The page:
From food to flowers to storage solutions and decorative ideas, you’re spoilt for choice on how to use your leftover glassware.
This video will give you some ideas but by all means search around or come up with your own ways to reuse.
6. Homemade Napkins
Reusable napkins are one of the many items on my sustainable swaps list but there’s often no need to go out and buy them.
Just like the shopping bags mentioned earlier, these fabric napkins can be made of whatever bits and pieces you have knocking around the house.
However, I do think it’s better to opt for darker or multicoloured fabric where possible, because while these are washable , it can be difficult to keep plain white napkins clean!
7. Reusable Lunch Bags
The classic brown paper lunch bag may be quick and easy but eco-friendly it isn’t.
However, making your own fabric lunch bag certainly is. This way you get a custom reusable bag that lasts for as long as you keep it!
Tougher fabrics are better for these bags as they need to have a little bit of structure and be hardy enough to deal with heavier foods as well as spills.
If you like you can even add an inner lining or hard bottom piece to toughen it up a bit.
8. Old Cardboard for Storage
Cardboard might not be the most glamourous material out there but it’s certainly one of the most reusable and flexible.
I’m definitely guilty of stockpiling cardboard boxes in the hopes that they come in useful, and often they do!
You can use them as simple organising dividers in drawers or decorate them to make a nice storage container.
If you’re not a fan on the bare cardboard look you can wrap your cardboard in your old Christmas wrapping paper. Add a bit of colour, and reuse another material in the process.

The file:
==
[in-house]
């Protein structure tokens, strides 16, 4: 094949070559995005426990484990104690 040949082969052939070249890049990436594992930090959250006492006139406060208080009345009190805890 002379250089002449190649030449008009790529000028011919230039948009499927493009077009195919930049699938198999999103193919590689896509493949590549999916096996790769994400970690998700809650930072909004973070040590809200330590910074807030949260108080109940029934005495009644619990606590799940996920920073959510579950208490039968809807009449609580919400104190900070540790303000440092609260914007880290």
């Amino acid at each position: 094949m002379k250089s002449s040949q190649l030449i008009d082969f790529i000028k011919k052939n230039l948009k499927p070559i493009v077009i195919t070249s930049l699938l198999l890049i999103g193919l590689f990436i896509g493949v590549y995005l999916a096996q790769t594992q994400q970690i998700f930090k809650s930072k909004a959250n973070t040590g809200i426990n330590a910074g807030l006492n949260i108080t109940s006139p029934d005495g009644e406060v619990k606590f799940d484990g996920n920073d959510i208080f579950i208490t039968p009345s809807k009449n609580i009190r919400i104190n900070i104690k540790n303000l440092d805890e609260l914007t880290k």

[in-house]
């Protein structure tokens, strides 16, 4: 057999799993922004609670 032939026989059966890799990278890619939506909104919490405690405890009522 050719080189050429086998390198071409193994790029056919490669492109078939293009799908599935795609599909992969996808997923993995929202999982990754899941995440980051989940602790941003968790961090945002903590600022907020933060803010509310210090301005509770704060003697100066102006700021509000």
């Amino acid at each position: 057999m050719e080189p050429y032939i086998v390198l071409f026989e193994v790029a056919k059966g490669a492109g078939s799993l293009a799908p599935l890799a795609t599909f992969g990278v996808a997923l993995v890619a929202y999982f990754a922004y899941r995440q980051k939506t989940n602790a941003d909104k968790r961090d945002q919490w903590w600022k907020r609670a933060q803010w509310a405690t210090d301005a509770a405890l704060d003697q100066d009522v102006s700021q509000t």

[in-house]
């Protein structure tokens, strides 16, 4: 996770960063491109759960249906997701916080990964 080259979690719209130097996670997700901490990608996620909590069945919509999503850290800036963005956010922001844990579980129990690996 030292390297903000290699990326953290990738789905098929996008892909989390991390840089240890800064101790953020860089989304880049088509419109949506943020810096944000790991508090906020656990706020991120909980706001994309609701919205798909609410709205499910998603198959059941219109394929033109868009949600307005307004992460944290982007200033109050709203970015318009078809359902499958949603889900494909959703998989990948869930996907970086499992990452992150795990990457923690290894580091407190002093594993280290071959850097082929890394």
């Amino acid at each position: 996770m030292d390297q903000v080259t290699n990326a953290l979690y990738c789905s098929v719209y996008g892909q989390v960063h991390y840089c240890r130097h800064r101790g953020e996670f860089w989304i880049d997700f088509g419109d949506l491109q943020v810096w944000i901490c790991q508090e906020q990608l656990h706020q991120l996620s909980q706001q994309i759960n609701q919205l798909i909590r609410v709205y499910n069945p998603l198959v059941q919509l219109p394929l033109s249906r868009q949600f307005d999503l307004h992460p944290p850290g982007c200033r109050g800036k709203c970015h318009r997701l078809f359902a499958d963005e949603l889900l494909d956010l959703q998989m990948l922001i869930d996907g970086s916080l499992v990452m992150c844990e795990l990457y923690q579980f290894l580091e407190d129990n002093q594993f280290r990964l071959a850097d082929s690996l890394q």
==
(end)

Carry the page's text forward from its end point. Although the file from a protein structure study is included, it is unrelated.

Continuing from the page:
9. Cork Placemats
This is a cool little project for any of you wine drinkers out there.
A lot of the cork that is used to seal bottles is not organic and therefore won’t breakdown or compost like natural cork. So it makes sense to reuse it when you can.
Cork is very versatile and has plenty of uses. The video above shows you how to make a DIY placemat or coaster but there are plenty of other uses besides. Notice boards and decorative projects are some other cork based ideas you could try.
10. Pallet Wood Furniture
Pallet wood might not be the best quality timber you can buy but it is certainly an easily found source of wood for any of your home diy projects.
Check skips in your area or ask local businesses if they have some they need to get rid of.
The handy thing with pallet wood is that you can try out new designs and carpentry techniques without worrying too much about wasting expensive treated wood. It also comes assembled already so if you like you can leave it in it’s pallet form and make your project using the existing shape.
I will say that it’s worth washing and treating the wood you use, particularly if you plan to use it inside. You never know what chemicals or materials this pallet has come into contact with on its travels.